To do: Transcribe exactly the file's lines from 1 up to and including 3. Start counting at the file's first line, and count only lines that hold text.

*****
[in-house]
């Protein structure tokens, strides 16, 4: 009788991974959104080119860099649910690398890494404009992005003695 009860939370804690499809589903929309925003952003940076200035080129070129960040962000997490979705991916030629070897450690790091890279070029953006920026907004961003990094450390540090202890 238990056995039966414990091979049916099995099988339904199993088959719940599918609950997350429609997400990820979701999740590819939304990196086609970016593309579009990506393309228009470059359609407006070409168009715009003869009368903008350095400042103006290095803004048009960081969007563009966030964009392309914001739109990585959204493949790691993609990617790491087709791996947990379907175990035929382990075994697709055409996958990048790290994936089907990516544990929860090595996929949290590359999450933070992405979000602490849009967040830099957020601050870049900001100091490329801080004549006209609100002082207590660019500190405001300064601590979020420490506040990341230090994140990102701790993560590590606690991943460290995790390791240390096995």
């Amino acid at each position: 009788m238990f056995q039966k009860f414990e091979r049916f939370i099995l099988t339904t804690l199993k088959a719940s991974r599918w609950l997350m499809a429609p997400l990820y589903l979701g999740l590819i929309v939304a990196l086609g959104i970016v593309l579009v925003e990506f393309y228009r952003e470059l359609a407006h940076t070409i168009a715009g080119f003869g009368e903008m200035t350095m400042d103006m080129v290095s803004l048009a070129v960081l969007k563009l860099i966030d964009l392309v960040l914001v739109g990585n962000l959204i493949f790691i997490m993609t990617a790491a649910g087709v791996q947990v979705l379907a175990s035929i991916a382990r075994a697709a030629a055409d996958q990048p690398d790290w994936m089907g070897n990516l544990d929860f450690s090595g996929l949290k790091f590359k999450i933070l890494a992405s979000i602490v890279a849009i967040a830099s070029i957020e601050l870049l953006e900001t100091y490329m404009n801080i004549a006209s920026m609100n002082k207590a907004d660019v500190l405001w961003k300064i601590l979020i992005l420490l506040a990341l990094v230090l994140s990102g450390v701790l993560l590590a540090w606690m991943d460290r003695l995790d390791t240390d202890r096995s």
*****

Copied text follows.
[in-house]
């Protein structure tokens, strides 16, 4: 009788991974959104080119860099649910690398890494404009992005003695 009860939370804690499809589903929309925003952003940076200035080129070129960040962000997490979705991916030629070897450690790091890279070029953006920026907004961003990094450390540090202890 238990056995039966414990091979049916099995099988339904199993088959719940599918609950997350429609997400990820979701999740590819939304990196086609970016593309579009990506393309228009470059359609407006070409168009715009003869009368903008350095400042103006290095803004048009960081969007563009966030964009392309914001739109990585959204493949790691993609990617790491087709791996947990379907175990035929382990075994697709055409996958990048790290994936089907990516544990929860090595996929949290590359999450933070992405979000602490849009967040830099957020601050870049900001100091490329801080004549006209609100002082207590660019500190405001300064601590979020420490506040990341230090994140990102701790993560590590606690991943460290995790390791240390096995």
């Amino acid at each position: 009788m238990f056995q039966k009860f414990e091979r049916f939370i099995l099988t339904t804690l199993k088959a719940s991974r599918w609950l997350m499809a429609p997400l990820y589903l979701g999740l590819i929309v939304a990196l086609g959104i970016v593309l579009v925003e990506f393309y228009r952003e470059l359609a407006h940076t070409i168009a715009g080119f003869g009368e903008m200035t350095m400042d103006m080129v290095s803004l048009a070129v960081l969007k563009l860099i966030d964009l392309v960040l914001v739109g990585n962000l959204i493949f790691i997490m993609t990617a790491a649910g087709v791996q947990v979705l379907a175990s035929i991916a382990r075994a697709a030629a055409d996958q990048p690398d790290w994936m089907g070897n990516l544990d929860f450690s090595g996929l949290k790091f590359k999450i933070l890494a992405s979000i602490v890279a849009i967040a830099s070029i957020e601050l870049l953006e900001t100091y490329m404009n801080i004549a006209s920026m609100n002082k207590a907004d660019v500190l405001w961003k300064i601590l979020i992005l420490l506040a990341l990094v230090l994140s990102g450390v701790l993560l590590a540090w606690m991943d460290r003695l995790d390791t240390d202890r096995s």